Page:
History is replete with moments in time where everything changed within a generation and old truths and new ideas fought bitterly for supremacy. The Great War was such an inflection point. So was the political upheaval of 1848. So were the Napoleonic Wars a generation earlier and the French Revolution that lit their fuse. So was the Reformation, starting with the 95 Theses posted in 1517 and persisting through centuries of wars of religion in Europe. So was the discovery of the New World in 1492. So were the Crusades. So were the crowning of Charlemagne, the Mongol invasions, the collapse of Rome and Constantine’s conversion to Christianity.
So why do we persist in thinking that such an earth-shattering event can never again occur? Why must we be so un-serious about the future that we can relish small-potatoes political idiocy as the world smolders while waiting for the tinder for the next world-historical dislocation?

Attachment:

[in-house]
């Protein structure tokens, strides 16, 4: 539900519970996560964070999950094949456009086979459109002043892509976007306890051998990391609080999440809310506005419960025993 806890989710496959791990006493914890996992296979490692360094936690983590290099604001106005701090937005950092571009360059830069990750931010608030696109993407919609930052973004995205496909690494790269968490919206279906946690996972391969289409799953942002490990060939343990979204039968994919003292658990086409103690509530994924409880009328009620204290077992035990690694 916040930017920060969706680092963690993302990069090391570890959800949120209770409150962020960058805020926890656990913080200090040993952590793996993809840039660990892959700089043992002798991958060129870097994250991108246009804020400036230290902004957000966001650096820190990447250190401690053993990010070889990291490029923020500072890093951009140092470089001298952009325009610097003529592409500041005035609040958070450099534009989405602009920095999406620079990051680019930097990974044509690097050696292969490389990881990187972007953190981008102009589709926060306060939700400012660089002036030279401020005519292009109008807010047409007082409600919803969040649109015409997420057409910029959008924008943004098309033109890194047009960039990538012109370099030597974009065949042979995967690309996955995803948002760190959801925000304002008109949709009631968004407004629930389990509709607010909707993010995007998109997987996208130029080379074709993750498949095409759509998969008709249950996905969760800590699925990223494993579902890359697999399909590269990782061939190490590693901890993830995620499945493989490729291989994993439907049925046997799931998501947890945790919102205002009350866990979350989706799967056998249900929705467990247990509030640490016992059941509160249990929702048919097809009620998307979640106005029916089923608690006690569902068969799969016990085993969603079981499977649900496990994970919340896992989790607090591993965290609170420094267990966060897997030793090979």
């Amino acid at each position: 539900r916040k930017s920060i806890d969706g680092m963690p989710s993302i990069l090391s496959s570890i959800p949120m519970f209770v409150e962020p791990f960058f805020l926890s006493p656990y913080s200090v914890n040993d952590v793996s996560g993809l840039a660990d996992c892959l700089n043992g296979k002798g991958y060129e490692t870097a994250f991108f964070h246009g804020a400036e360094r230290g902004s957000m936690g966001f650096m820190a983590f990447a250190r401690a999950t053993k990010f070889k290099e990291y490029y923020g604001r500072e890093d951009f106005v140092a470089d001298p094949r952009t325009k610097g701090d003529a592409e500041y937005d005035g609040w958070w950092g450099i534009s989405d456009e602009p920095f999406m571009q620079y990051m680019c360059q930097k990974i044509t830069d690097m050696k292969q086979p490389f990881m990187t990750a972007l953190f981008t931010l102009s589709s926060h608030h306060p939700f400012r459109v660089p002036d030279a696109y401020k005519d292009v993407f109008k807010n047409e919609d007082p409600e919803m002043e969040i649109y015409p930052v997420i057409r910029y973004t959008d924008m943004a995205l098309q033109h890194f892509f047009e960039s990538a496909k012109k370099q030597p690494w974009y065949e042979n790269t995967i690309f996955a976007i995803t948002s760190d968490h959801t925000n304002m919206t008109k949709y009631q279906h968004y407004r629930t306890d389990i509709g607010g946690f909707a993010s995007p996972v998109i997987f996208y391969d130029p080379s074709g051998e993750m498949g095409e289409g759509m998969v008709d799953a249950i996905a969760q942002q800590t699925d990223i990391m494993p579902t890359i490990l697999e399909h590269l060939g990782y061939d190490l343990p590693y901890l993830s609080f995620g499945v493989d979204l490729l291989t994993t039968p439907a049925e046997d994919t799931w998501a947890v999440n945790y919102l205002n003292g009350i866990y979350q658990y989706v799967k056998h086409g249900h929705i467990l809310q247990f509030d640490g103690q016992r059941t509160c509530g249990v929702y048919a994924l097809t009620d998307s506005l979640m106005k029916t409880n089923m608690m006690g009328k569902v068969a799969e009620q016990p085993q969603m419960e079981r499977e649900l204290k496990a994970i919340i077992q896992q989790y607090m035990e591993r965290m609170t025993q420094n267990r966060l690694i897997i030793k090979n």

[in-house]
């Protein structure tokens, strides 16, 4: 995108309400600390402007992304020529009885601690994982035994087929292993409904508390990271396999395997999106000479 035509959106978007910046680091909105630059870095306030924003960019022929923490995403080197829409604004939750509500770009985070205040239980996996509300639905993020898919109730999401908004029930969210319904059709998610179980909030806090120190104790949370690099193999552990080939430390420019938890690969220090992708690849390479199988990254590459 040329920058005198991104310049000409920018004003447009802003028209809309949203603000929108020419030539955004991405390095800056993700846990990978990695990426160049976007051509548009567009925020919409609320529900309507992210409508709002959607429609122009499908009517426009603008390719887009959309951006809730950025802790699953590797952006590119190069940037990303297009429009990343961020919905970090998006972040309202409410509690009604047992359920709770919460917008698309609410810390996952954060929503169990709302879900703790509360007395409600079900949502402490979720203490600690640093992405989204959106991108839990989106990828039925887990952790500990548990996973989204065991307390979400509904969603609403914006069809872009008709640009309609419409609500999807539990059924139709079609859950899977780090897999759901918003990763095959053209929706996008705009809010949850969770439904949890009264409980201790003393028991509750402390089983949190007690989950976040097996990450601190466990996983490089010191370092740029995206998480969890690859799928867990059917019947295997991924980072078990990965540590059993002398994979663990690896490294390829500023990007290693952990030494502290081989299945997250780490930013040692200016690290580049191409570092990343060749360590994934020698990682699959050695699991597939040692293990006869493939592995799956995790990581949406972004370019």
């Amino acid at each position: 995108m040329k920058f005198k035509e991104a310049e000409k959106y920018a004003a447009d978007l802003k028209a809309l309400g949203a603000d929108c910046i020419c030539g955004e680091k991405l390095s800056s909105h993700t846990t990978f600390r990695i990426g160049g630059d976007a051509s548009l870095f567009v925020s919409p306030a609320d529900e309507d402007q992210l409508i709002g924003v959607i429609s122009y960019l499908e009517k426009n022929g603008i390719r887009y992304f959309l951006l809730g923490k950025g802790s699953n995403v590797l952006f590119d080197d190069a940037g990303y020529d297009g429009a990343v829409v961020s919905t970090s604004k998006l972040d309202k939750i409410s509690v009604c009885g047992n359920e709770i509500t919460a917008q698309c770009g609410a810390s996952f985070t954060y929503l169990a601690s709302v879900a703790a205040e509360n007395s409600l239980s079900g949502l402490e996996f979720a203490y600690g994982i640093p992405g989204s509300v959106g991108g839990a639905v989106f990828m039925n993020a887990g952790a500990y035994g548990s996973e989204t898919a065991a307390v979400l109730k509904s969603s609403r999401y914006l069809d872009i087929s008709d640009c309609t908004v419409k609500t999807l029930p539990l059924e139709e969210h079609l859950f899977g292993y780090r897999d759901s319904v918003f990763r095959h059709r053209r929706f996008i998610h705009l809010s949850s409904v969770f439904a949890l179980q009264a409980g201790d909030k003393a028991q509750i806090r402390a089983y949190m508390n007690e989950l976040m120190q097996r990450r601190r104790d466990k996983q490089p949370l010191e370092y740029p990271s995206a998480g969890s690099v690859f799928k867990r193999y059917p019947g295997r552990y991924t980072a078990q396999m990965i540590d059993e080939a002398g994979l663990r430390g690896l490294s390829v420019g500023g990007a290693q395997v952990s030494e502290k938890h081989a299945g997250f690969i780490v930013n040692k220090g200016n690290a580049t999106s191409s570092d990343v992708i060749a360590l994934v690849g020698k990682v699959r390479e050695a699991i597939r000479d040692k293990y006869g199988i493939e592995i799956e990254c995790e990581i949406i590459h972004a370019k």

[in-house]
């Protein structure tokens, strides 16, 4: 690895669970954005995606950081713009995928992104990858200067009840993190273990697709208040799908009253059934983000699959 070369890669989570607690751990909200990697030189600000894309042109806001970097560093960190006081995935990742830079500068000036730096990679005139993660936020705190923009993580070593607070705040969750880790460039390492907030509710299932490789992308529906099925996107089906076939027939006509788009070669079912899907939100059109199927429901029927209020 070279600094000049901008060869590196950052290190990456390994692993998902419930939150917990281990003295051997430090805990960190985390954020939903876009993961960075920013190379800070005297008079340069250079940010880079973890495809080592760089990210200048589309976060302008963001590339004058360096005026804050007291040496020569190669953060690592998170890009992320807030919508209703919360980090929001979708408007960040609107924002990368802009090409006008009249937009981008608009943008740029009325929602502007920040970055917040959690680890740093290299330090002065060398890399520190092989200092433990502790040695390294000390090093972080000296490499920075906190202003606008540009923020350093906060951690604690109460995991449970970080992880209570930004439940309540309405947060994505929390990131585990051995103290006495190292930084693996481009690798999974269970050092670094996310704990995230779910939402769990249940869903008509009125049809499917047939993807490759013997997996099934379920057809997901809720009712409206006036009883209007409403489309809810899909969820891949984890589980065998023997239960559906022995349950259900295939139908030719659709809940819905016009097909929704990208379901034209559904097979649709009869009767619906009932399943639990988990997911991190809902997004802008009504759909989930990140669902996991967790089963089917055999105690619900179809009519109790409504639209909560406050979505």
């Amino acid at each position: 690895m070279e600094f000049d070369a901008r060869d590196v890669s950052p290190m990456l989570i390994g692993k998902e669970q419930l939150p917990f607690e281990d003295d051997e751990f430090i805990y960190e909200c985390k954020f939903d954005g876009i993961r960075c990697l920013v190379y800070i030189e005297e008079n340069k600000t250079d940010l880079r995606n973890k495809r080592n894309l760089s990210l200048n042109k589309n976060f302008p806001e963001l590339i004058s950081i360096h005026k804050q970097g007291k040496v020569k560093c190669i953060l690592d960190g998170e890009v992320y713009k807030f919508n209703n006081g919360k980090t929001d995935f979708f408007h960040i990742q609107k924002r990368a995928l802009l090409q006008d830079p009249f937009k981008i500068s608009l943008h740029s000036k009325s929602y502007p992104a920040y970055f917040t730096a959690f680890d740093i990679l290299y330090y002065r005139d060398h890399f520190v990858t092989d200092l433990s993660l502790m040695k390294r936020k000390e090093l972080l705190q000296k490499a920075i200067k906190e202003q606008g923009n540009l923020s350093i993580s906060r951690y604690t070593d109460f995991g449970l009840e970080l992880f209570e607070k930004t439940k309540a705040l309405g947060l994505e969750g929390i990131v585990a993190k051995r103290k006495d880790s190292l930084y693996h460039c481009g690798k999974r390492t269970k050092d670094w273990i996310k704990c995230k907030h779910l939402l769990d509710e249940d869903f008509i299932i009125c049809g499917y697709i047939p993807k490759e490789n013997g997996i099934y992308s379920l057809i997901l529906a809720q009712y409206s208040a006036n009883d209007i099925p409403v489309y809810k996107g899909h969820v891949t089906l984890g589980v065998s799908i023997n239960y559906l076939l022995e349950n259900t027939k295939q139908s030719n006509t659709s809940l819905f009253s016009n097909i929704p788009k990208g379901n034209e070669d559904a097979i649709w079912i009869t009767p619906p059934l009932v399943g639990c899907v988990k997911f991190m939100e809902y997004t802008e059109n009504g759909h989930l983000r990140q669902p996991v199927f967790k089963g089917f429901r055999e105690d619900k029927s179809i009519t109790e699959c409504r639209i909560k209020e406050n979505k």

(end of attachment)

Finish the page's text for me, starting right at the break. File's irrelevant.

Today’s domestic politics isn’t up to the task. Neither the Right nor the Left can articulate a coherent vision for what the world ought to look like next week, let alone a century hence.
Some of today’s more enlightened pundits — I’m thinking especially of George F. Will and Peggy Noonan — correctly note that the race for 2016 is hamstrung by both the Republicans and the Democrats lacking a consistent and comprehensive message about what they want for America. Debates currently focus on irrelevant personalities (Bill Clinton, the Koch Brothers) or on issues that aren’t really significant in the grand scale of things (marijuana legalization, the minimum wage). We’re back to small-ball politics.